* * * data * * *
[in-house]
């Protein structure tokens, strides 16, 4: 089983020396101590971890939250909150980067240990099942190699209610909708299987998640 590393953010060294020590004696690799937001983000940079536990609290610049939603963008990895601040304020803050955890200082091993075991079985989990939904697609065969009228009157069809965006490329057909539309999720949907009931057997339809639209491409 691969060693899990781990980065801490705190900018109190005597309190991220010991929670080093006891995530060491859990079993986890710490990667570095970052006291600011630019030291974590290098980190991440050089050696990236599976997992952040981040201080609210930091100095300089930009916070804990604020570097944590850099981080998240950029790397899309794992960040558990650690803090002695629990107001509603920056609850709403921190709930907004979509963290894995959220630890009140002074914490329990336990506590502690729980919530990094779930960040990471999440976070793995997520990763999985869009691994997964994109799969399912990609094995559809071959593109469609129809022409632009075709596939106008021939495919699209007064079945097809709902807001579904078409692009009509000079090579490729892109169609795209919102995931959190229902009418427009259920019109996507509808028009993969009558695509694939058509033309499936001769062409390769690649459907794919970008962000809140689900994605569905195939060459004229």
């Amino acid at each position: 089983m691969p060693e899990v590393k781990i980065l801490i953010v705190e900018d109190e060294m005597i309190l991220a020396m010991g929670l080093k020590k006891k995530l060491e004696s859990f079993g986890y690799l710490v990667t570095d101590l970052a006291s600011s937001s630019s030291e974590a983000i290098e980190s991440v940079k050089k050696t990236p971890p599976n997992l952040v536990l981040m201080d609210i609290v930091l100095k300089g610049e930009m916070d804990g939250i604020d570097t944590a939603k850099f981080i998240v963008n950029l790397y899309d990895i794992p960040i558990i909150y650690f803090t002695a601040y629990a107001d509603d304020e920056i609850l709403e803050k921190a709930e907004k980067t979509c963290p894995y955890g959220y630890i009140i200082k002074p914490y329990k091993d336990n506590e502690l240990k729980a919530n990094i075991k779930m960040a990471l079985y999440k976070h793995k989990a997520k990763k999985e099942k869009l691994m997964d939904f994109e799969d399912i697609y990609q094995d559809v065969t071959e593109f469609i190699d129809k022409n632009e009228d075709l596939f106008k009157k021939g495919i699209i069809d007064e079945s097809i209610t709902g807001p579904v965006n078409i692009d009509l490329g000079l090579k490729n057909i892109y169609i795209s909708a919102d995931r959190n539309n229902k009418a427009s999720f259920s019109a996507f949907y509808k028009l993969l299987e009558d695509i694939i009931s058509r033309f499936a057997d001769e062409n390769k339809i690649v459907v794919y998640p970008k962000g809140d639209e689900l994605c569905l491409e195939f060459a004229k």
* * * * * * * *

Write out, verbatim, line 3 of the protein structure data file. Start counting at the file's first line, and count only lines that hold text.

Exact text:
């Amino acid at each position: 089983m691969p060693e899990v590393k781990i980065l801490i953010v705190e900018d109190e060294m005597i309190l991220a020396m010991g929670l080093k020590k006891k995530l060491e004696s859990f079993g986890y690799l710490v990667t570095d101590l970052a006291s600011s937001s630019s030291e974590a983000i290098e980190s991440v940079k050089k050696t990236p971890p599976n997992l952040v536990l981040m201080d609210i609290v930091l100095k300089g610049e930009m916070d804990g939250i604020d570097t944590a939603k850099f981080i998240v963008n950029l790397y899309d990895i794992p960040i558990i909150y650690f803090t002695a601040y629990a107001d509603d304020e920056i609850l709403e803050k921190a709930e907004k980067t979509c963290p894995y955890g959220y630890i009140i200082k002074p914490y329990k091993d336990n506590e502690l240990k729980a919530n990094i075991k779930m960040a990471l079985y999440k976070h793995k989990a997520k990763k999985e099942k869009l691994m997964d939904f994109e799969d399912i697609y990609q094995d559809v065969t071959e593109f469609i190699d129809k022409n632009e009228d075709l596939f106008k009157k021939g495919i699209i069809d007064e079945s097809i209610t709902g807001p579904v965006n078409i692009d009509l490329g000079l090579k490729n057909i892109y169609i795209s909708a919102d995931r959190n539309n229902k009418a427009s999720f259920s019109a996507f949907y509808k028009l993969l299987e009558d695509i694939i009931s058509r033309f499936a057997d001769e062409n390769k339809i690649v459907v794919y998640p970008k962000g809140d639209e689900l994605c569905l491409e195939f060459a004229k």